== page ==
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Modernism and Magic

Experiments with Spiritualism, Theosophy and the Occult

Leigh Wilson

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Explores the interplay between modernist experiment and occult discourses in the early twentieth century

While modernism’s engagement with the occult has been approached by critics as the result of a loss of faith in representation, an attempt to draw on science as the primary discourse of modernity, or as an attempt to draw on a hidden history of ideas, Modernism and Magic argues that occult discourses have at their heart a magical practice which attempts to remake the relationship between world and representation. As Leigh Wilson demonstrates, the discourses of the occult are based on a magical mimesis which transforms the nature of the copy, from inert to vital, from dead to alive, from static to animated, from powerless to powerful. It is this magical mimesis that proved so attractive and productive for those early twentieth-century artists committed to remaking writing, the visual arts and film.

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About the Author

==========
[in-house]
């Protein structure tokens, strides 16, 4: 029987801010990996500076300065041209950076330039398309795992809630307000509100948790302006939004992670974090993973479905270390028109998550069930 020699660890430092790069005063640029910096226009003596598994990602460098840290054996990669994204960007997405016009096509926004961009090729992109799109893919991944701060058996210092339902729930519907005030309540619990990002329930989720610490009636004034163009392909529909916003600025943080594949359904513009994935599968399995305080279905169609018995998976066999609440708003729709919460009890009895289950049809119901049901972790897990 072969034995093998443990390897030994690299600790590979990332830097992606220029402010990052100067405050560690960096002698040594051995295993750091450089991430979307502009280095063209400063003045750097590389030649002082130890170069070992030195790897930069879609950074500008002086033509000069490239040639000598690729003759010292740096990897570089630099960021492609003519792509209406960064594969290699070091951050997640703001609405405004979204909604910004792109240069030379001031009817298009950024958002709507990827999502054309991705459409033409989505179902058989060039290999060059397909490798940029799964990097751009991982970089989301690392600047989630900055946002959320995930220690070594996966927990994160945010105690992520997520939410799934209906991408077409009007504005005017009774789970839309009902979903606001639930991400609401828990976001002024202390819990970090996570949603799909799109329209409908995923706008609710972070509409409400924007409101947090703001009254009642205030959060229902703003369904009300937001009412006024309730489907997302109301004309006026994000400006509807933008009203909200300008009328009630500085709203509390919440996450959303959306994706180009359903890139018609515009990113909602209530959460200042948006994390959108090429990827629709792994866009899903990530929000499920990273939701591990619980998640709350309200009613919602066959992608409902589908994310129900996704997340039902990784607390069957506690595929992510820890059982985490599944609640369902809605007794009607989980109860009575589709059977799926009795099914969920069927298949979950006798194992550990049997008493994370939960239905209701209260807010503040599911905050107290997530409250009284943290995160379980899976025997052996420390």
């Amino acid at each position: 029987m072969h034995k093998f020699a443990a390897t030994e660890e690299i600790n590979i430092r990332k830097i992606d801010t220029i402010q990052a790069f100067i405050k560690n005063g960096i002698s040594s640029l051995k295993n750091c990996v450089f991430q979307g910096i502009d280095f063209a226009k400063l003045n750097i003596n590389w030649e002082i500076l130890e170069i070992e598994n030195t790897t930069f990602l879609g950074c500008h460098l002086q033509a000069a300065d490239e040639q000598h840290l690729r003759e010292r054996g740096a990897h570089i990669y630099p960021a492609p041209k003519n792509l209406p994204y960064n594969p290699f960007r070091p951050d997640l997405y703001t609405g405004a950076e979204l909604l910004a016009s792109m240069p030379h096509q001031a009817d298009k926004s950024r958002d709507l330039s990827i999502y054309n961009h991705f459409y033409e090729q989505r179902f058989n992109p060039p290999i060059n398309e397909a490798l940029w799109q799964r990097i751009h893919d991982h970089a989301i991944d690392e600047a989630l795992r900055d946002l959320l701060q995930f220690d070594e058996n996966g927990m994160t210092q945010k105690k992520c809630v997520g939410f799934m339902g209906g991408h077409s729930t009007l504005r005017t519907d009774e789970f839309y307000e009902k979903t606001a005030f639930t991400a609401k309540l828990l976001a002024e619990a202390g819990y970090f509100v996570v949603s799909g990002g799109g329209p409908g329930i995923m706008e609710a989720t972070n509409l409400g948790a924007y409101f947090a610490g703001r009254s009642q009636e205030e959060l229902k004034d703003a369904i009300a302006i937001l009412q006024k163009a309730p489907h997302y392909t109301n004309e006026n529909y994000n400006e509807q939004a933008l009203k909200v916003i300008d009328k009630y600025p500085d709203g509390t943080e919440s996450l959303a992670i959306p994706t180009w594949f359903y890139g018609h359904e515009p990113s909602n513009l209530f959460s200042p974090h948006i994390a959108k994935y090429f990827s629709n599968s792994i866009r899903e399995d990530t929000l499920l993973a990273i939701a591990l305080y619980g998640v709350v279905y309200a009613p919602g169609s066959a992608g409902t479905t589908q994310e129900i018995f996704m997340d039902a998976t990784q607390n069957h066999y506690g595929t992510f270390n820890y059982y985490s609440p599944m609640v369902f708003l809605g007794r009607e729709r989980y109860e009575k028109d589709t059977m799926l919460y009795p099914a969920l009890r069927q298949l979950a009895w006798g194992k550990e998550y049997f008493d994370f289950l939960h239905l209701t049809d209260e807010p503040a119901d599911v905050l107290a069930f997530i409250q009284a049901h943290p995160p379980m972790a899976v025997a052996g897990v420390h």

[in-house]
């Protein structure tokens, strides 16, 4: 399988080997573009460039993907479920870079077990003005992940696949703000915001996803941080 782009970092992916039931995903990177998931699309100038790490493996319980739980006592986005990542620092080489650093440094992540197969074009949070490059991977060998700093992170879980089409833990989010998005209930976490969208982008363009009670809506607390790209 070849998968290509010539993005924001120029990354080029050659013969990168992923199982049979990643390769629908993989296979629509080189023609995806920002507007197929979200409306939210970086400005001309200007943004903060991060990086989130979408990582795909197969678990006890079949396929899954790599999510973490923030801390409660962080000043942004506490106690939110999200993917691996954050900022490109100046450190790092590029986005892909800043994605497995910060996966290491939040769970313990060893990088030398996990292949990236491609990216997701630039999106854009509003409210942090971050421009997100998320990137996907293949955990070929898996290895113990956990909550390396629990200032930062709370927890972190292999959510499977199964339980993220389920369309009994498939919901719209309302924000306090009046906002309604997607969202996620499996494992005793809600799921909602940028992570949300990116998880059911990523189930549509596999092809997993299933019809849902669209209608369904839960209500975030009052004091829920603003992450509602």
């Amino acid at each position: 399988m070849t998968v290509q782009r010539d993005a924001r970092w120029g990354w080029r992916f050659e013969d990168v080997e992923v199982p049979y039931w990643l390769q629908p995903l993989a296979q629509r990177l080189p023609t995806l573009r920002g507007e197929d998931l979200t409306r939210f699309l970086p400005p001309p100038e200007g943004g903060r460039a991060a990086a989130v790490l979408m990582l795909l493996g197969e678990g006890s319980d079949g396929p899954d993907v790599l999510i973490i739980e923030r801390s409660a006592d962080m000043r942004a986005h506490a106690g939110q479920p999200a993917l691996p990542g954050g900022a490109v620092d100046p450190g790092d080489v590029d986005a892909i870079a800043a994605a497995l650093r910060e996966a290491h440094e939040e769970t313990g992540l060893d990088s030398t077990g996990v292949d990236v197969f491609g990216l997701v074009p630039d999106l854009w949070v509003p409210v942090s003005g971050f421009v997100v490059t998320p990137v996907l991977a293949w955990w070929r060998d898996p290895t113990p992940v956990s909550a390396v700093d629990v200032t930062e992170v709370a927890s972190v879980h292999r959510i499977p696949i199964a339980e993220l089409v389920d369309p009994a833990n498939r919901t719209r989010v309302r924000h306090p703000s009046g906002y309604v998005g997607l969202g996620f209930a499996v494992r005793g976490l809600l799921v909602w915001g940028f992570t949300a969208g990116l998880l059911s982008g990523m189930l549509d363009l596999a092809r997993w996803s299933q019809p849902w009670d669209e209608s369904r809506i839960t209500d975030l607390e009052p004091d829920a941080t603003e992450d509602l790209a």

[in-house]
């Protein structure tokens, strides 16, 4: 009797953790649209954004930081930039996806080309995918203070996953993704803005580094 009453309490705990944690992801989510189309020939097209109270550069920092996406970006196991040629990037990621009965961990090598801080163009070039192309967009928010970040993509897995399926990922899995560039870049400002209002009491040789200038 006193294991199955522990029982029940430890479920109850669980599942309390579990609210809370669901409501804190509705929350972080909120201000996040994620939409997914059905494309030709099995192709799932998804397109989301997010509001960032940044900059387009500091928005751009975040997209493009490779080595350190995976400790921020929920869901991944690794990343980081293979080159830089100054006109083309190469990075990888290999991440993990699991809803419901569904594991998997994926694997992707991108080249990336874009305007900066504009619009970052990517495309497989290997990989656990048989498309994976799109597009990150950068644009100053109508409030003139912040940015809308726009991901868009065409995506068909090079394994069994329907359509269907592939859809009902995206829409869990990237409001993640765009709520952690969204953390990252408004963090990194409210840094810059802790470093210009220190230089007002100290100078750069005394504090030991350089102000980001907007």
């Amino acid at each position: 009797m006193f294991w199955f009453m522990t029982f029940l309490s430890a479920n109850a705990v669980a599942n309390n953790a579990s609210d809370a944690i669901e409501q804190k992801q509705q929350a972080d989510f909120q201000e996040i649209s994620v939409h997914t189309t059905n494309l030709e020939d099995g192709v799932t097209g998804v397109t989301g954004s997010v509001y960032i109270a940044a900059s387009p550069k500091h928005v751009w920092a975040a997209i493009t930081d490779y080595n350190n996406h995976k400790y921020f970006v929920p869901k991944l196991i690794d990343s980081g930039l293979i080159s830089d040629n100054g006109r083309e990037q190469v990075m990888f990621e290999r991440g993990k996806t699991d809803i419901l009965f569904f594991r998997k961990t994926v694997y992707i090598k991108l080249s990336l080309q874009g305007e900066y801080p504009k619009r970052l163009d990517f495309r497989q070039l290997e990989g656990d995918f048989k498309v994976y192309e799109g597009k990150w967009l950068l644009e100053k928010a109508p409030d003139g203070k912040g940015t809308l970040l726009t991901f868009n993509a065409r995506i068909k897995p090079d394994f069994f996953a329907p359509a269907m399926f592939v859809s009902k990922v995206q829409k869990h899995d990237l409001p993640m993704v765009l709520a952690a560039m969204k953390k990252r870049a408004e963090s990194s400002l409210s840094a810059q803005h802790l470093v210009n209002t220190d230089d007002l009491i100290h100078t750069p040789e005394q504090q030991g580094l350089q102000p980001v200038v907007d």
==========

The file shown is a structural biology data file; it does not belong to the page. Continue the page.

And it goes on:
Leigh Wilson is Reader in Modern Literature in the Department of English, Linguistics and Cultural Studies at the University of Westminster. Her research focuses on modernism, on the place of supernatural and occult beliefs and practices in the late nineteenth and early twentieth centuries, and on the contemporary British novel. She is the author of Modernism and Magic: Experiments with Spiritualism, Theosophy and the Occult (EUP, 2013).

Reviews

"In this provocative and engaging book, Leigh Wilson finds magic at the heart of modernism. Looking afresh at its fascination with the occult, she suggests that modernist writers and filmmakers drew on magical thinking in their experimental art to create works that radically transformed the world they knew."


Professor Helen Carr, Goldsmiths, University of London


 


"This is a major contribution not only to our understanding of modernism's fascination with the supernatural, but of modernism’s fundamental investment in modern magic. It breaks new ground by considering magic’s importance for filmmakers and artists, novelists and poets. It is the most important book on the topic in over a decade."


Dr Stephen Ross, University of Victoria

- Dr Stephen Ross, University of Victoria and Professor Helen Carr, Goldsmiths, University of London
[A] valuable contribution towards a deeper understanding of the interrelatedness of occult discourses and those of modernist art. The connection she establishes between modernism’s problem of mimesis and its recourse to the magical as a solution is convincingly argued.
- Tessel M. Bauduin, University of Amsterdam, Cultural History, Volume 4, no 2

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